I am not against high-speed rail. In fact, I have been a strong advocate, in particular with regard to taking domestic air travel away from Heathrow airport, so I was in favour of it. There is no doubt that our railways have been going through a renaissance, but they suffer from a chronic capacity problem. If we had been told at the outset that we needed to add lines, rather like how we must sometimes widen motorways to accommodate more traffic, the argument would have been easier to understand. Instead, rather mistakenly from a marketing point of view, we were told that it was all about speed. Although speed is important, it is not the be all and end all.
I was disappointed when the Government decided to adopt the route proposed by the previous Labour Government, because it could have been designed specifically to cause maximum opposition and the greatest environmental damage. My constituents in Uxbridge and South Ruislip and I are grateful, however, that the route will now be tunnelled throughout my constituency. Of course, that is not the end of the matter because, as
Glenda Jackson said, we will suffer, like she will in her area, huge disruption during the construction period due to air vents and many other such things that will be a great concern.
I want to mention one of the little anomalies that I am sure there will be masses of in my constituency and throughout the route. My constituents Mr and Mrs Jones of Almond Close, Ruislip, live in a semi-detached house. The one semi-detached is safeguarded, but theirs is not. One side of the house will be safeguarded from the vibrations of construction and tunnelling and will be sorted out, but their side will not. That is something that the Committee will have to consider.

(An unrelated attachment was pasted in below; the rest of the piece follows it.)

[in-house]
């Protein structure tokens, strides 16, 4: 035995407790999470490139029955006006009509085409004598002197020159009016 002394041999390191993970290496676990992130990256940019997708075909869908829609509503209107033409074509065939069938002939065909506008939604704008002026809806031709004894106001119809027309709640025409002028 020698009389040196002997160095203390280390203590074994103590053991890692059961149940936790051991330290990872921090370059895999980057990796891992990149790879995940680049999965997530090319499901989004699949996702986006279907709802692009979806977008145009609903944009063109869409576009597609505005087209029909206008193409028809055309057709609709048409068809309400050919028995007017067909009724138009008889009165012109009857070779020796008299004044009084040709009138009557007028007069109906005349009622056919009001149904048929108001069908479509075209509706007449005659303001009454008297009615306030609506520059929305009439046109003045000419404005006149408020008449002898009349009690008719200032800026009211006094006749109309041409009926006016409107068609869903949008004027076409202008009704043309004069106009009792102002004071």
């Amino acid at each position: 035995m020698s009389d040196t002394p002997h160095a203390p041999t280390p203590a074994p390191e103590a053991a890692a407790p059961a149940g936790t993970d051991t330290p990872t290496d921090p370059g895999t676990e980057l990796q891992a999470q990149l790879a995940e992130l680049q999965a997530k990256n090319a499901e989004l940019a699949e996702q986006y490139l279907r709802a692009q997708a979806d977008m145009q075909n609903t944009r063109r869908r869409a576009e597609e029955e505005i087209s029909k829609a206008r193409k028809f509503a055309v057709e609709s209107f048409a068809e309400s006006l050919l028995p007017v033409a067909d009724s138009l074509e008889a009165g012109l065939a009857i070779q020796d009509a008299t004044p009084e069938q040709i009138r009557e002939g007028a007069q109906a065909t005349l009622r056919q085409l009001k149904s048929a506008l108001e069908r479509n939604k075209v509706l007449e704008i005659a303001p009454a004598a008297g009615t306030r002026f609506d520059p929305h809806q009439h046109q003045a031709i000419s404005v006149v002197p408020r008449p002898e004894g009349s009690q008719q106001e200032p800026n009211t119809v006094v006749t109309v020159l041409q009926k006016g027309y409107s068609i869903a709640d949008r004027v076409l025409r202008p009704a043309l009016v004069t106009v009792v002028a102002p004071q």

Elsewhere in the London borough of Hillingdon, we have even bigger problems. My hon. Friend Mr Hurd has been working with me to try to get the tunnel extended by a few hundred yards, which is perfectly feasible. The only problem is that the Government do not want to do that because of the Heathrow spur. I think we can pretty well agree that the Heathrow spur is dead and should be scrapped now. We could then get the tunnel extended, and those few precious yards would sort out a few more constituents.
The other major problem for us in Hillingdon is the fate of the Hillingdon outdoor activities centre, which I have mentioned before in the House. It is a much-valued and much-used facility that is enjoyed by many people, but it would be lost under current plans as HS2 will go straight through it. Something must be done very soon, because the lease will soon be up. I am grateful that the Under-Secretary of State for Transport, my hon. Friend Mr Goodwill, has accepted the invitation of my hon. Friend the Member for Ruislip, Northwood and Pinner to visit the site. I am sure that we will be able to persuade him that it must be saved and we have some ideas about what can be done.
If I had more time, I would like to talk about the environmental damage that will be done all along the line. It may seem small, but I want briefly to mention something that I was reminded of at the weekend. A small relict population of corn buntings will be destroyed, which I mention because the population has decreased by 90% from 1970 levels and by 34% since 1995 and will now almost certainly be wiped out. We must look after that population. We know that ancient woodlands will be badly affected and we cannot just create ancient woodlands, so we must be careful.
When I first entered the House, I was told that we should put our country first, our constituency second and our party third, and I agree with that. I am not putting my constituency first; I am putting my country first. The plan is currently unsuitable for our country, because it will ruin too much of it. I think we are getting along the right lines with it, but we must do something. I have voted against my party only once before and that was over Iraq. It is as important to me that we get this right. I will vote against tonight with a heavy, but resolute, heart.